Close
Close

Court holds for IRS in ARRA grants case

RFP
Tax Hot Topics newsletter The Court of Federal Claims held in Ampersand Chowchilla v. United States, No. 14-841C (Nov. 9, 2020) that the placed-in-service date of the taxpayer’s new open-loop biomass facility was before the statutory period for the grants provided by the American Recovery and Reinvestment Act (ARRA).

ARRA provided grants to taxpayers that placed in service certain specified energy property between Jan. 1, 2009, and Dec. 31, 2011. In this case, the issue was whether the facility should be placed in service during the specified statutory period to qualify for grants under ARRA. Treas. Reg. Sec. 1.46-3(d)(1)(ii) provides that a facility is placed in service when it is “in a condition or state of readiness and availability for a specifically assigned function.”

In 2007, CalBio purchased an open-loop biomass facility that had been inoperable since 1995. The facility required refurbishment to return to operating at the capacity specified per the master power purchase and sale agreement (PPA) held with its customer. Due to the complicated nature of the refurbishment, CalBio was only able to operate at a reduced capacity beginning in 2008. In 2010, because of the financial issues stemming from the reduced output and environmental violations, CalBio was forced to cease its operations, and the taxpayer acquired the facility. In 2011, the taxpayer completed the refurbishment and became compliant with the environmental regulations, which allowed it to operate at its full capacity and meet the terms of the PPA.

In applying for the grant under ARRA, the taxpayer argued that the facility was placed in service in 2011 because the power output specified in the PPA was the “specifically assigned function” of the facility. In denying the taxpayer’s request, the court applied the five-factor test under Oglethorpe Power Corp., et al. v. Commissioner, T.C. Memo. 1990-505, and held that the facility at issue was placed in service in 2008. Although all five factors favored the government, the court considered three in detail: necessary permits and licenses; critical tests necessary for proper operations; and daily or normal operations.

The Court found that the facility had the necessary permits to operate, was not in a state of pre-operational testing and was able to conduct daily operations. Therefore, the facility was “ready and available to perform [its] specifically assigned function – to produce and sell electricity – in 2008 …” when the facility “began selling electricity, operated under their PPAs, and generated approximately $2.26 million in revenue.”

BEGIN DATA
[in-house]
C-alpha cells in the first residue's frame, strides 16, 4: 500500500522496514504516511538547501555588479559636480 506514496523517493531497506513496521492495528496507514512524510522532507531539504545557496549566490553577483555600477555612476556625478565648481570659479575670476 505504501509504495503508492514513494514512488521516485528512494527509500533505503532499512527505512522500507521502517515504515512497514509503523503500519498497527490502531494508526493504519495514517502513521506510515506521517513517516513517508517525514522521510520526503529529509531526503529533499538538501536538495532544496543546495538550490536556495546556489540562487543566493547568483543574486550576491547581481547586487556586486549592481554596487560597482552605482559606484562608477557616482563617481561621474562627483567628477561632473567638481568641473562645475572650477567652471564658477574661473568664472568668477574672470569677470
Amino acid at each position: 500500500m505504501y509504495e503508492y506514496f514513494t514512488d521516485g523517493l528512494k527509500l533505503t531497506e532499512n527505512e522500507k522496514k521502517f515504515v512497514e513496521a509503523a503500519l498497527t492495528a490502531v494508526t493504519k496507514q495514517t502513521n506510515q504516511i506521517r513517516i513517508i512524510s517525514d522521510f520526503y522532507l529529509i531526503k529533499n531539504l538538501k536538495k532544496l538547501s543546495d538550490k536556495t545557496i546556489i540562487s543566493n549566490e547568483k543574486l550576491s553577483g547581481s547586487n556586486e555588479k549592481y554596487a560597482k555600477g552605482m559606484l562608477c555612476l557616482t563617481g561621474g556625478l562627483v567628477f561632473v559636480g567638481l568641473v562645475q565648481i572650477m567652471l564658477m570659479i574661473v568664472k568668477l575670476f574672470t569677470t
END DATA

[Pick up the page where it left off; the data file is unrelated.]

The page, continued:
Contacts:
Sharon Kay
Partner
Washington National Tax Office
T +1 202 861 4140

Caleb Cordonnier
Manager
Washington National Tax Office
T +1 202 521 1555

Jason Seo
Senior Associate
Washington National Tax Office
T +1 202 521 1556

Tax professional standards statement
This content supports Grant Thornton LLP’s marketing of professional services and is not written tax advice directed at the particular facts and circumstances of any person. If you are interested in the topics presented herein, we encourage you to contact us or an independent tax professional to discuss their potential application to your particular situation. Nothing herein shall be construed as imposing a limitation on any person from disclosing the tax treatment or tax structure of any matter addressed herein. To the extent this content may be considered to contain written tax advice, any written advice contained in, forwarded with or attached to this content is not intended by Grant Thornton LLP to be used, and cannot be used, by any person for the purpose of avoiding penalties that may be imposed under the Internal Revenue Code.

The information contained herein is general in nature and is based on authorities that are subject to change. It is not, and should not be construed as, accounting, legal or tax advice provided by Grant Thornton LLP to the reader. This material may not be applicable to, or suitable for, the reader’s specific circumstances or needs and may require consideration of tax and nontax factors not described herein. Contact Grant Thornton LLP or other tax professionals prior to taking any action based upon this information. Changes in tax laws or other factors could affect, on a prospective or retroactive basis, the information contained herein; Grant Thornton LLP assumes no obligation to inform the reader of any such changes. All references to “Section,” “Sec.,” or “§” refer to the Internal Revenue Code of 1986, as amended.